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Thursday, 24 July 2014

Of London 2012, Super Mario's kryptonite, Beemers and dark Knights

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Well, I am back after three full weeks away from the markets and it will be fun trying to catch up on events and sentiment. I have had long breaks in the past but they have always been marked by my trying to remain in close touch with the goings on. Not this time …

Anthony Peters, SwissInvest Strategist

It might be a function of age, it might be a function of experience. “Plus ça change, plus c’est la même chose”. Or maybe it’s: “Rien a changé, ça reste la même chose”.

I did of course make the perfunctory phone calls to chums on both sides of the business but, whereas in the past, I would have listened to their assurances that I was missing nothing and then dig deeper, this time I took them at face value and returned to whatever I had been doing, not least of all watching some of the Olympic Games or “London Twenty Twelve” as they insist on calling it here and I admit, unashamedly, that I too have caught myself roaring at the television. I would of course love to see more sincere patriotism and less vociferous jingoism but that is a forlorn hope and I shall, nevertheless, try to enjoy the rest of the games for what they are and not moan about what they could be.

So, looking from the distance, I have three singular “tall trees” which caught my attention.  

So Super Mario popped into the phone box, slipped on his blue Lycra suit with red cape and re-emerged without realising that someone had sewn some green kryptonite into the hems.                                                 

The first is, not surprisingly, ECB President Mario Draghi’s “We will defend the Euro with whatever it takes…” which just had to remind one of the Churchillian “We will fight them on the beaches….” We Brits did as he asked us to and then spent the rest of the 40s, all of the 50s and the 60s and most of the 70s recovering from the experience.

So Super Mario popped into the phone box, slipped on his blue Lycra suit with red cape and re-emerged without realising that someone had sewn some green kryptonite into the hems. The past three weeks have once again been long on rhetoric and short on action but there is nothing new there. The Western authorities have spent five years assuring us all that we are not another Japan which has been struggling for fifteen years to find a way out of its deflationary cycle and despite all the loose monetary policy has been going nowhere in a hurry. One might say that they have been rearranging the debt-chairs on the Titanic (ooof!).

BMW foreboding

The second event was BMW’s Q2 results. Of course they were pretty decent in the greater scheme but the fizz has gone out of the performance. If you break down the numbers, you discover that the only really profitable parts of the business remain in the high value added end of their range. In other words, so long as they can pump out big cars and Rolls Royces to China all will be well but not even they can make money in the volume car market. If BMW can’t, then what hope for Renault, PSA, Ford and GM, not to mention FIAT whose figures are flattered by their very smart, rock-bottom investment in Chrysler?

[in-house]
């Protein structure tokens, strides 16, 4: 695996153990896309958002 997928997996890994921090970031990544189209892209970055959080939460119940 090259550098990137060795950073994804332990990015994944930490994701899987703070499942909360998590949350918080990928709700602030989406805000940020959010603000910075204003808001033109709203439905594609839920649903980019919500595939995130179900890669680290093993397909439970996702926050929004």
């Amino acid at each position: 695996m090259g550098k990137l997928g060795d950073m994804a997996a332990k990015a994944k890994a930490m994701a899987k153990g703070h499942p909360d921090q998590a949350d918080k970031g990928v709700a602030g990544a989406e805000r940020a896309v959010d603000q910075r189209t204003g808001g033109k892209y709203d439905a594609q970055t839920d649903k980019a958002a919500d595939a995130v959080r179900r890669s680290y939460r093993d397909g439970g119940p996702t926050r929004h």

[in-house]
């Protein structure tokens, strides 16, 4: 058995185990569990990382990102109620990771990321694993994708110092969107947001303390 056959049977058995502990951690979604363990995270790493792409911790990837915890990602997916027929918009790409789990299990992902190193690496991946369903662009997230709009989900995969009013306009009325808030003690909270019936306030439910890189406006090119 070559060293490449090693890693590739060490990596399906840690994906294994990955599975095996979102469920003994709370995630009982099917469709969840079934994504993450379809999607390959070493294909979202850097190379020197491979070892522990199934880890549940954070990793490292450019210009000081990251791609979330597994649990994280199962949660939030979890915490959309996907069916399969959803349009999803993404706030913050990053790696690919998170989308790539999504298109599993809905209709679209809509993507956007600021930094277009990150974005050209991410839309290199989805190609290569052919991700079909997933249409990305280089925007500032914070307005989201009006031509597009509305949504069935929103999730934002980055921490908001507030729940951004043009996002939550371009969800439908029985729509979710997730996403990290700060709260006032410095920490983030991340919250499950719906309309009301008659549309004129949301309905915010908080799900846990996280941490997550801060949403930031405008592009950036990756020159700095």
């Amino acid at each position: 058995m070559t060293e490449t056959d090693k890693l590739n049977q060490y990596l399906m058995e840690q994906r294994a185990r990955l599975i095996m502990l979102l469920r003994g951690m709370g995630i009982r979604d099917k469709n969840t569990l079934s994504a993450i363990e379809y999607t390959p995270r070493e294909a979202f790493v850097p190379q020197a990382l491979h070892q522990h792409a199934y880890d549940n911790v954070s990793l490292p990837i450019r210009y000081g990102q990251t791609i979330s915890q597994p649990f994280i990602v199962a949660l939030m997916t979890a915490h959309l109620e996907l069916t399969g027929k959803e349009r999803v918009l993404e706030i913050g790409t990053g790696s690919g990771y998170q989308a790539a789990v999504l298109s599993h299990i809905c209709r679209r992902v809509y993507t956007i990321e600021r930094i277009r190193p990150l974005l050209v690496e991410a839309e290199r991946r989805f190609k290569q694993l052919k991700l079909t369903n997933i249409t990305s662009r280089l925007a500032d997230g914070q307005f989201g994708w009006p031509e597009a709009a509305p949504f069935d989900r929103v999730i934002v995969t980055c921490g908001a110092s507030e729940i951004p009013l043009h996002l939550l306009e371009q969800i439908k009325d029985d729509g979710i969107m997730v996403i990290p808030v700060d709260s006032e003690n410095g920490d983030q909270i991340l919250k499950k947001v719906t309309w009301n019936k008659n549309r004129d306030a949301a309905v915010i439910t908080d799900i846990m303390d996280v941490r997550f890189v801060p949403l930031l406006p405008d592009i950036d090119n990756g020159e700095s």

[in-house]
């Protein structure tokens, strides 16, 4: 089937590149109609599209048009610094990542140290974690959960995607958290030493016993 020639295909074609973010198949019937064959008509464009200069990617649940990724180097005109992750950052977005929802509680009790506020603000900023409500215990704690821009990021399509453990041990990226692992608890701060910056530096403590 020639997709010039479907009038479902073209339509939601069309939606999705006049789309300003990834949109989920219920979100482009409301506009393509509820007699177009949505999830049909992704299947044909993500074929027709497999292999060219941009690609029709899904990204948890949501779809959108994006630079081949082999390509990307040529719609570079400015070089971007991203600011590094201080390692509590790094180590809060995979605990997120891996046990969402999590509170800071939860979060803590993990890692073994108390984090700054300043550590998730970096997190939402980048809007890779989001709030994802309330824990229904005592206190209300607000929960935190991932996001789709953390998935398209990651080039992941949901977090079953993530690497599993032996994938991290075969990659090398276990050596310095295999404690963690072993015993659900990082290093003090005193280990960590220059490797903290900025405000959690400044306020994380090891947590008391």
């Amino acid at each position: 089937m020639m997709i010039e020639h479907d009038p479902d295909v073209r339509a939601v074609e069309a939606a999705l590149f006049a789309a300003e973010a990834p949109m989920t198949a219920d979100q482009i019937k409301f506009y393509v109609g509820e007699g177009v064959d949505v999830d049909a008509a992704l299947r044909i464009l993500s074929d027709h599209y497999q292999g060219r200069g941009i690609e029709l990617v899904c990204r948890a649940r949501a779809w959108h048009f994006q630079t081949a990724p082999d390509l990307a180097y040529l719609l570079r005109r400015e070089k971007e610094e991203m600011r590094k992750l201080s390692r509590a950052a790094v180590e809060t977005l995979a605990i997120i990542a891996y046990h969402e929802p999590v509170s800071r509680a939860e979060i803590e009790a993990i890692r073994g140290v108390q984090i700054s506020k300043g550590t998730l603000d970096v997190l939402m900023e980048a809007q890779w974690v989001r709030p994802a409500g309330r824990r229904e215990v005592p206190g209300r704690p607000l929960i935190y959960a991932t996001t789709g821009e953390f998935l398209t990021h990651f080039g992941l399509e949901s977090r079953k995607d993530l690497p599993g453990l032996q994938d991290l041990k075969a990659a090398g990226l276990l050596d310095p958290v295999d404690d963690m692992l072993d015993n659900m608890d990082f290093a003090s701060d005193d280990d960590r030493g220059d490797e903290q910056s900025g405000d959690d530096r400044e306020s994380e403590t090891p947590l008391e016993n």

Both French car makers have considerable downsizing to perform over the next couple of years which may prove to be a serious headache for President Hollande – the one of retirement at sixty and of the thirty five hour week. GM’s Bochum plant is as good as gone but I suspect that, if given the chance, the powers in Detroit would be quite happy to bury Adam Opel AG alongside its erstwhile Swedish cousin, SAAB. I have been writing about overcapacity in the automotive sector for as long as I can remember but the credit boom kicked the issue into the long grass as ever more people used money they did not have to buy cars they could not afford. BMW’s results remind of another are due a “shrink to fit” diet.

Knighted

Thirdly and finally, I was very sad to hear of the Knight Capital fiasco. While other brokers were busy trying to become investment banks, Knight stuck to its knitting and, in many ways, showed us what we should be doing by offering a fast, efficient and cost-effective service to its customers. A $440 million hole is a disaster and probably a terminal one too. I have friends at Knight in New York and I also know a few bods who work with them here in London. Their business model is different from ours so I wouldn’t call them competitors – or perhaps more honestly, they wouldn’t regard our little shop as competition – but I do know that they enjoy a remarkably good reputation for a brokerage. There is no doubt that the strength of their business will assure something of a future for the people but it is doubtful that it will be as an independent unit. That, to me, is a huge shame.

Many of the problems in our industry have been brought about by massive over-capitalisation. Knight Capital, sadly, will probably fall to the opposite.  

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